What makes Judaism vital and interesting, if not occasionally bewildering, is the myriad ways Jewish law (Halacha, or The Way) has been, is being, and will be interpreted and practiced. Practitioners are constantly finding workarounds, loopholes and ways to maneuver to make Jewish law work in today's world.
Take, for example, the dress code. Religious women of most persuasions dress modestly, if not covering themselves entirely. In Jerusalem, "modestly" comes in several flavors.
There is neck-to-toe modesty, with flowing skirts that sweep the ground and baggy tops that conceal the underlying curvature. Less extreme versions include neck-to-ankle, neck-to-midcalf, and neck-to-just-below-the-knee. Not to mention neck-to-wrist, neck-to-forearm, and neck-to-just-below-the-elbow modesty.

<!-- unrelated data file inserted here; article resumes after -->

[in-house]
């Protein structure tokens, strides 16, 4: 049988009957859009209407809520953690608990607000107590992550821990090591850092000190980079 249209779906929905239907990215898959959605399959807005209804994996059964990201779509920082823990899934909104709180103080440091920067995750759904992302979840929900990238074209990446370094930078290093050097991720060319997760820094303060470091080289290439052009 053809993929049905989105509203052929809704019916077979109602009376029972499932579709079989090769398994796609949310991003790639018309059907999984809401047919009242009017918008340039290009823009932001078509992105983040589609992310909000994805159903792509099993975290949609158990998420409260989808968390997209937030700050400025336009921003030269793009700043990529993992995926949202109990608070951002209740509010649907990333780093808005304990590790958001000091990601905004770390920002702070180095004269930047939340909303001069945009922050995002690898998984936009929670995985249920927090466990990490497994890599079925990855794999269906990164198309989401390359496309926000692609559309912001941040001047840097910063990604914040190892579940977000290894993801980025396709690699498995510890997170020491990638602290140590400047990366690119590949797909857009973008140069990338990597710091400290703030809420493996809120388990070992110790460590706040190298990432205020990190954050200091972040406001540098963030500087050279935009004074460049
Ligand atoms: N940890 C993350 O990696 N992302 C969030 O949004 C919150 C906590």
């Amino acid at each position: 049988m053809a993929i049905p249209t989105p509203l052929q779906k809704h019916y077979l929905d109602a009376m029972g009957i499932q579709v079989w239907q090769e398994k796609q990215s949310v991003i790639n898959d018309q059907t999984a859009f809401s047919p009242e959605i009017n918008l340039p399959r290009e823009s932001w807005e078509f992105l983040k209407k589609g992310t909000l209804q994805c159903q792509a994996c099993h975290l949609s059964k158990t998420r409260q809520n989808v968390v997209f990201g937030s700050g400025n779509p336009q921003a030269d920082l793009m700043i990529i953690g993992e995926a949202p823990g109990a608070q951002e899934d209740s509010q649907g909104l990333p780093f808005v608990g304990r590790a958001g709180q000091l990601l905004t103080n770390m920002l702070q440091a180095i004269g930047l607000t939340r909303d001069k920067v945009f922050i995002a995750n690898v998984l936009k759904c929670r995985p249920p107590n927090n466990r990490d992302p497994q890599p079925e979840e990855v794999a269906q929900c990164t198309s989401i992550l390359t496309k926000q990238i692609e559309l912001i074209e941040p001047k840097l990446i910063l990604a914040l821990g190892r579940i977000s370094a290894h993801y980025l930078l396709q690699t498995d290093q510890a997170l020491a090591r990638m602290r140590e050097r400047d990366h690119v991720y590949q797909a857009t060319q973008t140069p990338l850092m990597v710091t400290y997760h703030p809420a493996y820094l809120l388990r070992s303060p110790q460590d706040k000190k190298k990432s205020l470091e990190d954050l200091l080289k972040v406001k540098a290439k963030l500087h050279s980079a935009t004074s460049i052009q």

Add to these permutations the complexity of color and it becomes more challenging to decode the dress. Many of the married women in the neighborhood I'm staying in favor darker colors (black, brown, burgundy) that don't attract attention (I'm acutely aware that my wardrobe, heavily tilted toward chartreuse, is a bit of an outlyer). Then there are other women, covered from head (with none of their hair showing) to toe, but in swishy, brightly patterned skirts and blouses, looking like Hollywood's interpretation of Gypsies, minus strands of beaded jewelry. Their clothing attracts notice even if it completely covers them.
The other day, while walking into the center of Jerusalem, I came up behind a young traditional couple pushing a stroller. The woman's hair was covered. Her denim skirt reached the ground but also stretched tightly across her buttocks, revealing their contour and undulations for all to see.
Talk about there being wriggle room in Jewish law!